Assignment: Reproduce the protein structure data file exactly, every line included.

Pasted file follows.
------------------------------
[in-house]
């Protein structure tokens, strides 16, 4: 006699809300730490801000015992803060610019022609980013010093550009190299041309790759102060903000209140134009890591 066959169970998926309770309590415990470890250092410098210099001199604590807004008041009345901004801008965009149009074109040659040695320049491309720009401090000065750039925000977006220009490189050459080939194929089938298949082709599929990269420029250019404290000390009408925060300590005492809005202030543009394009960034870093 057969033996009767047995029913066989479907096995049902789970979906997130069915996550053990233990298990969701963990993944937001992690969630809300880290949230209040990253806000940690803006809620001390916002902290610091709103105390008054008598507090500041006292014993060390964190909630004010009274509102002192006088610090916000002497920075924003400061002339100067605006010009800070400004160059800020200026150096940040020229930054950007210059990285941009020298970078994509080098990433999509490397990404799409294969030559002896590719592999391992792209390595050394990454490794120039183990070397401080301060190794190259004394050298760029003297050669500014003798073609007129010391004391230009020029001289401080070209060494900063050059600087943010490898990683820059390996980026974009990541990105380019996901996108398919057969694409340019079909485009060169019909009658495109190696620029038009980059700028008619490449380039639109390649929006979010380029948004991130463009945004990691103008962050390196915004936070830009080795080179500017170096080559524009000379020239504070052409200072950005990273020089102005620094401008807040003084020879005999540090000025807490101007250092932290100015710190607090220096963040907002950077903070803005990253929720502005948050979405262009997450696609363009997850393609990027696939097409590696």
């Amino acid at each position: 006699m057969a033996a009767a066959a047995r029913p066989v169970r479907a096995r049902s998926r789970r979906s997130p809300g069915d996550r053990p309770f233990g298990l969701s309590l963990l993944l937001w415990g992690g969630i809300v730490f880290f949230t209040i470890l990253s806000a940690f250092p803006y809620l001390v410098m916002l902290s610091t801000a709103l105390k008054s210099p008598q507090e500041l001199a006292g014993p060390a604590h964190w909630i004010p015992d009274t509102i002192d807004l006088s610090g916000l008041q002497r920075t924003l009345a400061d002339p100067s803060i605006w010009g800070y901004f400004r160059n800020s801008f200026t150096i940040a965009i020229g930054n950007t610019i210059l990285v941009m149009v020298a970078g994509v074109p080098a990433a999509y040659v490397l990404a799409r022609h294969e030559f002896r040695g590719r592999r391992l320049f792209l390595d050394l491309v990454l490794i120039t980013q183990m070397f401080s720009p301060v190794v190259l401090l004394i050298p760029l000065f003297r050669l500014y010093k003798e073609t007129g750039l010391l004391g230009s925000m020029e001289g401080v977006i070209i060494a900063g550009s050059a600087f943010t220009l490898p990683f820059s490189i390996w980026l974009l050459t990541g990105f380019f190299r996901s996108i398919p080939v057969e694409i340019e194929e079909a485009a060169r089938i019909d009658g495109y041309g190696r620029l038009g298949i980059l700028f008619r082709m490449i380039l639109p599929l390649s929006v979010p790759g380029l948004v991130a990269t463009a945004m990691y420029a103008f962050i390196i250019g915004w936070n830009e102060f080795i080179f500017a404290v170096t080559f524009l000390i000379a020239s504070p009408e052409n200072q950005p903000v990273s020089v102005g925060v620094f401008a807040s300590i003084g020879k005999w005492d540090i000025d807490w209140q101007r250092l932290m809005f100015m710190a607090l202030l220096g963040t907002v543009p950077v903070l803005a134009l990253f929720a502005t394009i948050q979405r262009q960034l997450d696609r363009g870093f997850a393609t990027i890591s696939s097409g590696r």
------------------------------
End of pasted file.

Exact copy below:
[in-house]
């Protein structure tokens, strides 16, 4: 006699809300730490801000015992803060610019022609980013010093550009190299041309790759102060903000209140134009890591 066959169970998926309770309590415990470890250092410098210099001199604590807004008041009345901004801008965009149009074109040659040695320049491309720009401090000065750039925000977006220009490189050459080939194929089938298949082709599929990269420029250019404290000390009408925060300590005492809005202030543009394009960034870093 057969033996009767047995029913066989479907096995049902789970979906997130069915996550053990233990298990969701963990993944937001992690969630809300880290949230209040990253806000940690803006809620001390916002902290610091709103105390008054008598507090500041006292014993060390964190909630004010009274509102002192006088610090916000002497920075924003400061002339100067605006010009800070400004160059800020200026150096940040020229930054950007210059990285941009020298970078994509080098990433999509490397990404799409294969030559002896590719592999391992792209390595050394990454490794120039183990070397401080301060190794190259004394050298760029003297050669500014003798073609007129010391004391230009020029001289401080070209060494900063050059600087943010490898990683820059390996980026974009990541990105380019996901996108398919057969694409340019079909485009060169019909009658495109190696620029038009980059700028008619490449380039639109390649929006979010380029948004991130463009945004990691103008962050390196915004936070830009080795080179500017170096080559524009000379020239504070052409200072950005990273020089102005620094401008807040003084020879005999540090000025807490101007250092932290100015710190607090220096963040907002950077903070803005990253929720502005948050979405262009997450696609363009997850393609990027696939097409590696």
């Amino acid at each position: 006699m057969a033996a009767a066959a047995r029913p066989v169970r479907a096995r049902s998926r789970r979906s997130p809300g069915d996550r053990p309770f233990g298990l969701s309590l963990l993944l937001w415990g992690g969630i809300v730490f880290f949230t209040i470890l990253s806000a940690f250092p803006y809620l001390v410098m916002l902290s610091t801000a709103l105390k008054s210099p008598q507090e500041l001199a006292g014993p060390a604590h964190w909630i004010p015992d009274t509102i002192d807004l006088s610090g916000l008041q002497r920075t924003l009345a400061d002339p100067s803060i605006w010009g800070y901004f400004r160059n800020s801008f200026t150096i940040a965009i020229g930054n950007t610019i210059l990285v941009m149009v020298a970078g994509v074109p080098a990433a999509y040659v490397l990404a799409r022609h294969e030559f002896r040695g590719r592999r391992l320049f792209l390595d050394l491309v990454l490794i120039t980013q183990m070397f401080s720009p301060v190794v190259l401090l004394i050298p760029l000065f003297r050669l500014y010093k003798e073609t007129g750039l010391l004391g230009s925000m020029e001289g401080v977006i070209i060494a900063g550009s050059a600087f943010t220009l490898p990683f820059s490189i390996w980026l974009l050459t990541g990105f380019f190299r996901s996108i398919p080939v057969e694409i340019e194929e079909a485009a060169r089938i019909d009658g495109y041309g190696r620029l038009g298949i980059l700028f008619r082709m490449i380039l639109p599929l390649s929006v979010p790759g380029l948004v991130a990269t463009a945004m990691y420029a103008f962050i390196i250019g915004w936070n830009e102060f080795i080179f500017a404290v170096t080559f524009l000390i000379a020239s504070p009408e052409n200072q950005p903000v990273s020089v102005g925060v620094f401008a807040s300590i003084g020879k005999w005492d540090i000025d807490w209140q101007r250092l932290m809005f100015m710190a607090l202030l220096g963040t907002v543009p950077v903070l803005a134009l990253f929720a502005t394009i948050q979405r262009q960034l997450d696609r363009g870093f997850a393609t990027i890591s696939s097409g590696r």